Here are the brands for which I am a Dissenter, Defector, Neutralist, Advocate and Super-Advocate for based on my own personal experience and opinions:

 

  • Companies and Brands for which I am an official dissenter:
Companies For Which I am Dissenter

Companies For Which I am a Dissenter

{Click on image above for a larger/clearer view}

Sears

Sears

Sears – I received abject customer service back in the late 1980’s and don’t want anything to do with the retailer ever again. I have tried to give them a second chance and continue to have an unsatisfactory experience.  I pledge to never set foot in a Sears store again.

Target

Target

Target – I interviewed for a senior management position at Target a several years ago was treated so poorly that even the HR manager at the time said the treatment of me was ‘questionable’. She then shared with me that she asked upper management “are we really trying to hire the best candidate here?” before she left the company.  I vowed to never shop in Target again and have held true to my word. 

Empire Carpet Today

Empire Carpet Today

Empire Carpet – We had several issues with our carpet installation and follow up customer service.  They are very disorganized, non-customer friendly and do not seem to keep with the volume of sales that they generate.  I will never use this company ever again. We steer people away from this company if asked.

2) Companies and Brands I am likely to Defect from or have defected from and tell everybody about why I am about to leave (or have left) these company & brands:

Companies for which I am a (potential) Defector

Companies for which I am a (potential) Defector

Bank of America

Bank of America

Bank of America – Closed many of the local branches where I live and the abundance of local branches was the reason I opened an account with BOA in the first place. The remaining branches are now crowded and not staffed adequately. This tells me they care more about the bottom line than customer satisfaction.

Marriott

Marriott

Marriott – In my opinion Marriott has lost its way. I used to be a Platinum member at Marriott for many years. Their properties since that time have become worn as compared to their competitors and they seem to not listen well to their customers. An example of this myopia is when they converted the Courtyards to the Bistro concept. Every customer I speak to was disappointed by this change but they went ahead and did it anyway (presumably to save $$ on operations costs).

Frigidaire/Electrolux

Frigidaire/Electrolux

Frigidaire/Electrolux – Our dehumidifier stopped working after only 1 year.  We have been trying to get a credit from them for six months with no end in sight.  The return process is the most customer unfriendly I have ever encountered with no possibility of human interaction. We have been without a dehumidifier for an entire year due to their poor customer service process.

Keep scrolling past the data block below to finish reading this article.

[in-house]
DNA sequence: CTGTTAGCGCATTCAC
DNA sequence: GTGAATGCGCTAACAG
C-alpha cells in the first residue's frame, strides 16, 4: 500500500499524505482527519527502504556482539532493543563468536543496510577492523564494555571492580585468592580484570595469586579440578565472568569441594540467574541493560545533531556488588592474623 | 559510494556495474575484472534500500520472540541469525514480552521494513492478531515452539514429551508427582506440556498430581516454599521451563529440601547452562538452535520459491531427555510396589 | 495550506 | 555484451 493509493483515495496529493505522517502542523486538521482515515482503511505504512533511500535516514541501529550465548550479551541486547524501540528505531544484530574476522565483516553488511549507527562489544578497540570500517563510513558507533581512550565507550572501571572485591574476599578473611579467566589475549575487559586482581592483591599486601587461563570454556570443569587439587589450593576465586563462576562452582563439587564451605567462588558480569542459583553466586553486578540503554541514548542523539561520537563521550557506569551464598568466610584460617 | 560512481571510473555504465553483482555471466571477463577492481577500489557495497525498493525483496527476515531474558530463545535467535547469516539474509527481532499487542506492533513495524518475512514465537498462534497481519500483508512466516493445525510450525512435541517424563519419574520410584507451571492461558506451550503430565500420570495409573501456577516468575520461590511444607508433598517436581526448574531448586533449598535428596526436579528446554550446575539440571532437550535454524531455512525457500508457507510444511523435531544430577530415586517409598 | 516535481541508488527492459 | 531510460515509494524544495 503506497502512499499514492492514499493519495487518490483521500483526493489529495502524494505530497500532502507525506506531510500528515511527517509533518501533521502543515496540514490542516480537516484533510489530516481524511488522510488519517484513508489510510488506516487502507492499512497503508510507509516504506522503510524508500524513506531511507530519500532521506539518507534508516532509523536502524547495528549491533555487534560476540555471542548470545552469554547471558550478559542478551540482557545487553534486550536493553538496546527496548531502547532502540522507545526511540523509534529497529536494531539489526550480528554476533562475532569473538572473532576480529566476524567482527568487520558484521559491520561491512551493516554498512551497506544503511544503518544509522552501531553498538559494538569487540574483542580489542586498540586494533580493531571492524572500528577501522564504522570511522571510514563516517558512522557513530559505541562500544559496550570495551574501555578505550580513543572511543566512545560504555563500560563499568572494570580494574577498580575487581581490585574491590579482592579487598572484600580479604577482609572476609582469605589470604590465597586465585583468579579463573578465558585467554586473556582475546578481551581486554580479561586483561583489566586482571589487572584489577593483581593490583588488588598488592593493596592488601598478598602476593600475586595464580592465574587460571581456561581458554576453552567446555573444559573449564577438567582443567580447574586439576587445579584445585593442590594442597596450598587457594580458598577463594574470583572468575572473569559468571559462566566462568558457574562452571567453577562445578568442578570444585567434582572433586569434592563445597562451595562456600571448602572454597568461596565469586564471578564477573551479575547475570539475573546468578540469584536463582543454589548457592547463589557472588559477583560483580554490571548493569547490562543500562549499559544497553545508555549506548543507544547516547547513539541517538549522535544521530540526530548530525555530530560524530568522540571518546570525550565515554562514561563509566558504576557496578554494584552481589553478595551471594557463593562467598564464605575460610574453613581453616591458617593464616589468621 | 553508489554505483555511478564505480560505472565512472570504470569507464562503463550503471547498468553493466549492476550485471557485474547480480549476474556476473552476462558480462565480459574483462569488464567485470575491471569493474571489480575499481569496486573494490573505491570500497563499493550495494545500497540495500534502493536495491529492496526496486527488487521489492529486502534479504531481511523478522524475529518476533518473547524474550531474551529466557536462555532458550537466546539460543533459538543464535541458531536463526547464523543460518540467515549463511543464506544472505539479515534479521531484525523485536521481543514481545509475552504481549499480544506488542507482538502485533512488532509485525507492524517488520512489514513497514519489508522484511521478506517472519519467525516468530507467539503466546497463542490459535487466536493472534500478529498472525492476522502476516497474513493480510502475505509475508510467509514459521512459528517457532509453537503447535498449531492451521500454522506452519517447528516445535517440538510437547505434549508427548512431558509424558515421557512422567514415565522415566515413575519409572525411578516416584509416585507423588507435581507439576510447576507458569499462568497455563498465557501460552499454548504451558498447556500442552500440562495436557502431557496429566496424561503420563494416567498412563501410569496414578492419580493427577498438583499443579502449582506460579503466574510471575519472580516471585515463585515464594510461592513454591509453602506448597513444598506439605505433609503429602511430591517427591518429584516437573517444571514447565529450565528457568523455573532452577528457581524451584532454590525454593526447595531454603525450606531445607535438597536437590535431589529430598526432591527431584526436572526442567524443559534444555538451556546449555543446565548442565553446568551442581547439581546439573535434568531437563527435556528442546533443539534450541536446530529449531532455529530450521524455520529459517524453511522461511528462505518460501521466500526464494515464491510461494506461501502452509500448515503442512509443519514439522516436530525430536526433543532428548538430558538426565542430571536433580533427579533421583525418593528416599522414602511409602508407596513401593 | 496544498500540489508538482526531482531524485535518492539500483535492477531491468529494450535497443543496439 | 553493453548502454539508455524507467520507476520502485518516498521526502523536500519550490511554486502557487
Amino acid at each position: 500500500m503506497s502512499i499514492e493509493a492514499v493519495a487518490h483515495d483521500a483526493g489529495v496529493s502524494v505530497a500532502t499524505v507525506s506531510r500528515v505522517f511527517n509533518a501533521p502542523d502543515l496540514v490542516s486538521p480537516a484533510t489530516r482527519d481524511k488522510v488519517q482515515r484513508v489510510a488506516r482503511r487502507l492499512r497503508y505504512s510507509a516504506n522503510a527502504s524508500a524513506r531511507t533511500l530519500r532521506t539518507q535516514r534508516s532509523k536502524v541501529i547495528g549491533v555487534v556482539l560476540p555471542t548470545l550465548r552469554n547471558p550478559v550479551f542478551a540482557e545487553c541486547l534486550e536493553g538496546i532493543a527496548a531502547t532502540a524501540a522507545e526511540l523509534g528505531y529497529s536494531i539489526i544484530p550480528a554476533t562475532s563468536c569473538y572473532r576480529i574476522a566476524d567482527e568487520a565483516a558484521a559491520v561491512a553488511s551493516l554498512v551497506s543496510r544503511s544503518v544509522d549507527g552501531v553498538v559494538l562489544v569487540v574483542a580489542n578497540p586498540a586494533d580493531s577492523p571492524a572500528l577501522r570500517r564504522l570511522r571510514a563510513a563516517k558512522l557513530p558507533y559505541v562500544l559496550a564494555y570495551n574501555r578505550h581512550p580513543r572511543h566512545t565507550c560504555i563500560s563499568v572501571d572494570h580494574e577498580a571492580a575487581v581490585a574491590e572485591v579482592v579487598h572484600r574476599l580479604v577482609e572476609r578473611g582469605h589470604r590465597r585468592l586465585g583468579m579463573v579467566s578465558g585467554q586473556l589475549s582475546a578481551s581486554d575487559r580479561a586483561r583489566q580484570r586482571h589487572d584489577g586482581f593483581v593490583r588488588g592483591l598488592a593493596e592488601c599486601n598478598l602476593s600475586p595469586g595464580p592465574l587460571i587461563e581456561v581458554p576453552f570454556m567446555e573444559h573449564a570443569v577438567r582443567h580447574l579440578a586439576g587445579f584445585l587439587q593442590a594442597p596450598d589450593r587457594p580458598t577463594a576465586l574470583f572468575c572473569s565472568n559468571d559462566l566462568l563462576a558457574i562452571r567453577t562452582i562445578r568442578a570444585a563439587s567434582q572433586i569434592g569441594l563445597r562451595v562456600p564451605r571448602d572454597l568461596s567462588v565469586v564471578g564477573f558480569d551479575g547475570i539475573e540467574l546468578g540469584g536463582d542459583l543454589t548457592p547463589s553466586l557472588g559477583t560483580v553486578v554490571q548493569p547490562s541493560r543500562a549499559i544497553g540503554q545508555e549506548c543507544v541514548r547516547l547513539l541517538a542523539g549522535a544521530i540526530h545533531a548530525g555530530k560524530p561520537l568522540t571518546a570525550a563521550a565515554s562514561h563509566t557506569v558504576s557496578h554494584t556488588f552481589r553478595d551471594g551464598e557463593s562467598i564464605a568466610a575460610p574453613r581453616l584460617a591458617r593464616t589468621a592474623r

3) Companies and Brands I am Neutral about and don’t really have much to say about them:

Companies For Which I Have Neutral Sentiment
Companies For Which I Have Have Neutral Sentiment

Samsung, Sony, Direct TV, Time Warner Cable, Panasonic, Cuisinart, Hunter Fans, Home Depot, Lowes, Macy’s, Sunoco, US Air, Delta, Tractor Supply, Wal-Mart, McDonalds, Burger King, Chili’s, Pizzeria Uno, American Airlines, Holiday Inn and many more. This category contains the most number of brands due to the distribution across segment group being shaped like a bell curve

4) Companies and Brands I am an Advocate of and share positive stories with anybody who is willing to listen:

 

Companies For Which I am An Advocate
 Companies For Which I am An Advocate
American Express

American Express

American Express – I have worked with American Express as a consultant on several different strategic projects.  They are an extremely well run organization with some very smart people running the company. I have also been a Platinum card member for many years.  They provide excellent customer service and their fee structure is the only thing keeping me from being a super-advocate. I tell everyone I meet I consider American Express a world-class company.

Southwest Airlines

Southwest Airlines

 

Southwest Airlines – Southwest is just a great airline and makes the flying experience pleasurable. They are almost always on-time, the employees are friendly (some even humorous) and they try to be reasonable to their customers at every turn. I used to hate Southwest and am now a Southwest lover/advocate.

Hilton Hotels

Hilton Hotels

Hilton Hotels – Did you guess what hotel I become more loyal to after minimizing my Marriott loyalty? Guess no further. Hilton has been on a roll creating new and invigorating hotels and I am now an advocate/loyalist and stay at Hilton Hotels whenever possible.

Dooney & Bourke

Dooney & Bourke

Dooney & Burke – Dooney & Bourke creates high quality, classic and trendy handbags and accessories that last over long periods of time even with heavy usage.  Styles and collections are priced to reflect the consistent durability and attractiveness of this brand. If something goes wrong with their products, they stand behind them through high quality customer service.